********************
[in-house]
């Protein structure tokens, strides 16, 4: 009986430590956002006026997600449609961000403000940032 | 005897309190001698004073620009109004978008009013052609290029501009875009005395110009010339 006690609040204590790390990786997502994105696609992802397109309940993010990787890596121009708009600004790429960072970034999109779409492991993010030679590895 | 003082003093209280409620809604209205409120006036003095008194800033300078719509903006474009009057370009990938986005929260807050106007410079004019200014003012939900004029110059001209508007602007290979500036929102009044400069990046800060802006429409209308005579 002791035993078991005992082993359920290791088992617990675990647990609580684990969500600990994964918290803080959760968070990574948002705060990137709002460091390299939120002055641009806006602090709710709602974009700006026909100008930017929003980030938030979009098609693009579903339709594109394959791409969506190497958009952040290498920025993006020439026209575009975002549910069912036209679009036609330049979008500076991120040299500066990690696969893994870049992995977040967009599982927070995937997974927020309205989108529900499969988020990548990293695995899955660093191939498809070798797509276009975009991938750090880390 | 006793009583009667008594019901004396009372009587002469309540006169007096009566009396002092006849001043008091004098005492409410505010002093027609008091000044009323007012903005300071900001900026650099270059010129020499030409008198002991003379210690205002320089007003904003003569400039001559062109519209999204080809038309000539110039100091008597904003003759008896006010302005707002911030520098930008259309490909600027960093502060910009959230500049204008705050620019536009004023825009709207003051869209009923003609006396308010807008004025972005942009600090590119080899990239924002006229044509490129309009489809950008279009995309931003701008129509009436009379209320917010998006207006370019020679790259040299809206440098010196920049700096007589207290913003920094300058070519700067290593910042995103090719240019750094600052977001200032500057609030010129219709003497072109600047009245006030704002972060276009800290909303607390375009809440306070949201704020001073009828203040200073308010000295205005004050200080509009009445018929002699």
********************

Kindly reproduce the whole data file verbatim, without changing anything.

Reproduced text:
[in-house]
């Protein structure tokens, strides 16, 4: 009986430590956002006026997600449609961000403000940032 | 005897309190001698004073620009109004978008009013052609290029501009875009005395110009010339 006690609040204590790390990786997502994105696609992802397109309940993010990787890596121009708009600004790429960072970034999109779409492991993010030679590895 | 003082003093209280409620809604209205409120006036003095008194800033300078719509903006474009009057370009990938986005929260807050106007410079004019200014003012939900004029110059001209508007602007290979500036929102009044400069990046800060802006429409209308005579 002791035993078991005992082993359920290791088992617990675990647990609580684990969500600990994964918290803080959760968070990574948002705060990137709002460091390299939120002055641009806006602090709710709602974009700006026909100008930017929003980030938030979009098609693009579903339709594109394959791409969506190497958009952040290498920025993006020439026209575009975002549910069912036209679009036609330049979008500076991120040299500066990690696969893994870049992995977040967009599982927070995937997974927020309205989108529900499969988020990548990293695995899955660093191939498809070798797509276009975009991938750090880390 | 006793009583009667008594019901004396009372009587002469309540006169007096009566009396002092006849001043008091004098005492409410505010002093027609008091000044009323007012903005300071900001900026650099270059010129020499030409008198002991003379210690205002320089007003904003003569400039001559062109519209999204080809038309000539110039100091008597904003003759008896006010302005707002911030520098930008259309490909600027960093502060910009959230500049204008705050620019536009004023825009709207003051869209009923003609006396308010807008004025972005942009600090590119080899990239924002006229044509490129309009489809950008279009995309931003701008129509009436009379209320917010998006207006370019020679790259040299809206440098010196920049700096007589207290913003920094300058070519700067290593910042995103090719240019750094600052977001200032500057609030010129219709003497072109600047009245006030704002972060276009800290909303607390375009809440306070949201704020001073009828203040200073308010000295205005004050200080509009009445018929002699």